• One (extremely loud) keychain alarm
      • One keychain pepper spray (within all legal limits for self-defense)
      • A lanyard and wristband.
      • Translated directions/explanations in multiple languages will also be included in these kits including Chinese, Vietnamese, Thai, Japanese, Korean, Spanish, and more.
  • What advice would you give someone considering a baking career?
    • My first piece of advice to someone considering a baking career is to volunteer/intern at a bakery they admire. Figure out who head baker/store owner is, and ask them directly if you can help out. BE PERSISTENT. Doors will eventually open. When I first started, I had zero professional experience and was turned down a dozen times before someone finally agreed to hire me.
    • My second piece of advice is to be humble and keep an open mind. You won't get to do the glamorous parts of baking immediately, and will most likely help with menial tasks and cleaning up but mastering these tasks are the foundation of being a skilled and efficient baker and should not be overlooked. My advice for anyone looking to start their own business is to GO FOR IT. Don't get bogged down on trying to figure out your branding, business structures, taxes, logo, etc. Start baking and start sampling out your creations. The most critical thing is to see how people react to your product(s). Get it out to as many people as you can and gather as much feedback as you can. Don't be afraid to change and pivot from your original idea. Each step of the way, our bakery has rolled out more refined iterations of our logo, branding, and even products. Once you nail this down, then you can start to think about the business side of your baking. Hire help or ask friends, don't do everything yourself. It's worth paying for a good accountant, lawyer, and website designer because then you can dedicate even more time to what you enjoy the most - creating your products!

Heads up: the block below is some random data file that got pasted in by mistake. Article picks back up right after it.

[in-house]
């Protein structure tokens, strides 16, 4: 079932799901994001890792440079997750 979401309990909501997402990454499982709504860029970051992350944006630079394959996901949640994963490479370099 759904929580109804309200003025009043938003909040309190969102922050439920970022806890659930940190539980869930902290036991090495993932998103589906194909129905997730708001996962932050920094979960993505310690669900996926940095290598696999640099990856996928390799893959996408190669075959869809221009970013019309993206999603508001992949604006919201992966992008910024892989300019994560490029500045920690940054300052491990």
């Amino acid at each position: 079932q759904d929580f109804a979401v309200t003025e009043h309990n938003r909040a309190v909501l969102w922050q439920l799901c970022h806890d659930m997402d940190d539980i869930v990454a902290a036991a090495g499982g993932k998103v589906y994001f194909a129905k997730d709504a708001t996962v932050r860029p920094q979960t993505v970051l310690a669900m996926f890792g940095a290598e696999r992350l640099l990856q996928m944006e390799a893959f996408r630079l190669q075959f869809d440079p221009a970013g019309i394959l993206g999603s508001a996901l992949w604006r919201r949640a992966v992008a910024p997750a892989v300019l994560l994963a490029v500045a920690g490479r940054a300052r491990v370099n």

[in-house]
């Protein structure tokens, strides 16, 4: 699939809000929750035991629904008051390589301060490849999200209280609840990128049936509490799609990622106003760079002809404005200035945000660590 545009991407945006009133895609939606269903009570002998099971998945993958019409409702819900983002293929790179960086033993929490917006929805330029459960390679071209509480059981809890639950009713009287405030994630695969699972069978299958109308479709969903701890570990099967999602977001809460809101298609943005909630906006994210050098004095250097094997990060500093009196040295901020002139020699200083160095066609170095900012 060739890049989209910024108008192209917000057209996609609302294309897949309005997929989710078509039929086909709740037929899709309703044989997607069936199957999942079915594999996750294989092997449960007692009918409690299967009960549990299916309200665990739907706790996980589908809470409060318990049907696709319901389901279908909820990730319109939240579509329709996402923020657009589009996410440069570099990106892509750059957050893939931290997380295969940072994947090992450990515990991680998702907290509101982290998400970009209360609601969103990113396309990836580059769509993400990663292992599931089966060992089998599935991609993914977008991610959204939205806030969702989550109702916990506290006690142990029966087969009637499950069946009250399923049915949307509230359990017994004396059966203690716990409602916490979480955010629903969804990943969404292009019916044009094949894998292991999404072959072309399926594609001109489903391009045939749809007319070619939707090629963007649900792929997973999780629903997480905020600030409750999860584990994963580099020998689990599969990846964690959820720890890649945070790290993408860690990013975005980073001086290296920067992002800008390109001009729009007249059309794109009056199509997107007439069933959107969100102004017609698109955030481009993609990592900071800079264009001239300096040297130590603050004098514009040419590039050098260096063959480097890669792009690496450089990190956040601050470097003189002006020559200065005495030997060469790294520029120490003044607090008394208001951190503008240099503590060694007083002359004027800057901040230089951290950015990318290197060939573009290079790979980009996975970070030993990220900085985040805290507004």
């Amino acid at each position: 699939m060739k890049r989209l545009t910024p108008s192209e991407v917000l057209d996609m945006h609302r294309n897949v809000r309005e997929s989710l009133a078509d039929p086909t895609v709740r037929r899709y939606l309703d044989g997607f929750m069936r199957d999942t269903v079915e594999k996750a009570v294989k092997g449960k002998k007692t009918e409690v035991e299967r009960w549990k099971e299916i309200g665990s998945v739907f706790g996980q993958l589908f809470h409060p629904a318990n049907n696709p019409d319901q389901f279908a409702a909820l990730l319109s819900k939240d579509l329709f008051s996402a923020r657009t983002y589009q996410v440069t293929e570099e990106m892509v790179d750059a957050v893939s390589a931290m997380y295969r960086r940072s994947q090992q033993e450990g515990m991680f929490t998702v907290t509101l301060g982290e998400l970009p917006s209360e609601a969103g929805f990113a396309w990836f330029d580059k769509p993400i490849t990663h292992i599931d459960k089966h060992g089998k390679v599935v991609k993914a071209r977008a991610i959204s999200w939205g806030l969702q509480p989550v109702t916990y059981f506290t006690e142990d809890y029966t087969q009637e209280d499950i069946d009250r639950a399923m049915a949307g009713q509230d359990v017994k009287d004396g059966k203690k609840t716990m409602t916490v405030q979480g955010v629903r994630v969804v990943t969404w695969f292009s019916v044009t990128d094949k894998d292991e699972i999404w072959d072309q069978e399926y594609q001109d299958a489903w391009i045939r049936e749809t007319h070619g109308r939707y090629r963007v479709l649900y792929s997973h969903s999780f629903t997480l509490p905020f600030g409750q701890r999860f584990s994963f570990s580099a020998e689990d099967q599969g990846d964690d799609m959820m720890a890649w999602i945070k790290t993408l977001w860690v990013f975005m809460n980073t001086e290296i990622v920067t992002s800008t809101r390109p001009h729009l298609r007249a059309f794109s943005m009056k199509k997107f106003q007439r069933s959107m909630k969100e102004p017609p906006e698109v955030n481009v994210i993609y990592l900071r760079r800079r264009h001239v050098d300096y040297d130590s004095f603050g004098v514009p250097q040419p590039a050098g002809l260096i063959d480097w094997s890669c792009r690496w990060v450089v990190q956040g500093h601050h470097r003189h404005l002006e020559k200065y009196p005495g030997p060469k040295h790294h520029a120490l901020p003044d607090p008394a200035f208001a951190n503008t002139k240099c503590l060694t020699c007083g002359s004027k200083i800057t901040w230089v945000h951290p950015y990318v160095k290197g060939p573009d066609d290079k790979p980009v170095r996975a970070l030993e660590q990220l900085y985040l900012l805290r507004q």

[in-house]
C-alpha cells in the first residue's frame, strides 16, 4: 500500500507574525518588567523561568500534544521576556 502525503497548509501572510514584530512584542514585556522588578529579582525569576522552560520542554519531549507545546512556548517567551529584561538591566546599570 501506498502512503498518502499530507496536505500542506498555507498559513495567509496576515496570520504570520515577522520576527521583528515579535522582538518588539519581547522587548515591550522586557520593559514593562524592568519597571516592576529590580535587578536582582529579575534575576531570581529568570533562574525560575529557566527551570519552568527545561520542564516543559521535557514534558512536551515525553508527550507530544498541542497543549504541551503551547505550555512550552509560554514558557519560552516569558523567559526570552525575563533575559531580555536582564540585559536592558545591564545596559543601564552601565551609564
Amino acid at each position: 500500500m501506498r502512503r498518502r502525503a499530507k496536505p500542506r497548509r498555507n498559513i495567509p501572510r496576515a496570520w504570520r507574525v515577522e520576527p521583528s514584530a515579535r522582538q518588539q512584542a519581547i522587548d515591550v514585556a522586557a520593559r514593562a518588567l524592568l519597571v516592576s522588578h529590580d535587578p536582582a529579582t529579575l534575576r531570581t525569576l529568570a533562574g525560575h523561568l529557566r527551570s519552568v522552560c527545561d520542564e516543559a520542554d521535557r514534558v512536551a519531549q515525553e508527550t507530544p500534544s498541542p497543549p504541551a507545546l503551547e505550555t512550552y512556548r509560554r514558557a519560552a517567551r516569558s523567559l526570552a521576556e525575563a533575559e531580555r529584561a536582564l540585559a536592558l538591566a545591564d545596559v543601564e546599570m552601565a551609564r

• What does 2021 hold for you?
    • After recently celebrating Third Culture’s fourth anniversary in Berkeley, we look forward to continuing to grow our business and mission reaching new customers by offering nationwide shipping in addition to opening two new matcha cafés in Denver’s bustling RiNo neighborhood and Berkeley’s East Bay neighborhood.

 

 

Try This at Home Series

Launched at a time when so many in our industry are experiencing varying degrees of uncharted waters, the "Try This at Home Series", is a means of helping to keep bakers baking, even if that means baking at home. Continue reading for more on those stories. And if the world has allowed you extra time at this moment, we encourage you to dig in, keep busy learning new techniques, testing formulas, or safely networking with fellow artisan bakers. Our best to each and every one of you as we all learn to navigate these current realities.